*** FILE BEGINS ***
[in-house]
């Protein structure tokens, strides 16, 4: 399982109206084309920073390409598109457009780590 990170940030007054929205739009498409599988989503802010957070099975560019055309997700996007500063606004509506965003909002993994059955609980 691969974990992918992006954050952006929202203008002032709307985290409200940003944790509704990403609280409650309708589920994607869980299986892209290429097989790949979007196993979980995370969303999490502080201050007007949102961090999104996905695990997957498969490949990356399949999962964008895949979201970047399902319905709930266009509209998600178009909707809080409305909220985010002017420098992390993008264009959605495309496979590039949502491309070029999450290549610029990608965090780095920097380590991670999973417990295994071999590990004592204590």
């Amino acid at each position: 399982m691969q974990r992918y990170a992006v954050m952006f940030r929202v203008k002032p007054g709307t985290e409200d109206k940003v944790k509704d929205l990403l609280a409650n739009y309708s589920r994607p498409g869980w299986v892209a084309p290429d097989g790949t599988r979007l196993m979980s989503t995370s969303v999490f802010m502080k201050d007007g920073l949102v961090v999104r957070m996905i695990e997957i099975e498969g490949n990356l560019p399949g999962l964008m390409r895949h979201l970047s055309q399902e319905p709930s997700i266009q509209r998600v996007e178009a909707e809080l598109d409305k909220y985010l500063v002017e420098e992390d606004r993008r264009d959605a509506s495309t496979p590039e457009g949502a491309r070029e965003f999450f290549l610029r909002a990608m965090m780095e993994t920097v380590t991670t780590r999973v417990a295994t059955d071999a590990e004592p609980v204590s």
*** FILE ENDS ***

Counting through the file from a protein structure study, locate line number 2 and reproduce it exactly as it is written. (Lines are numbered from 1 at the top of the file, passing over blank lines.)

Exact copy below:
């Protein structure tokens, strides 16, 4: 399982109206084309920073390409598109457009780590 990170940030007054929205739009498409599988989503802010957070099975560019055309997700996007500063606004509506965003909002993994059955609980 691969974990992918992006954050952006929202203008002032709307985290409200940003944790509704990403609280409650309708589920994607869980299986892209290429097989790949979007196993979980995370969303999490502080201050007007949102961090999104996905695990997957498969490949990356399949999962964008895949979201970047399902319905709930266009509209998600178009909707809080409305909220985010002017420098992390993008264009959605495309496979590039949502491309070029999450290549610029990608965090780095920097380590991670999973417990295994071999590990004592204590």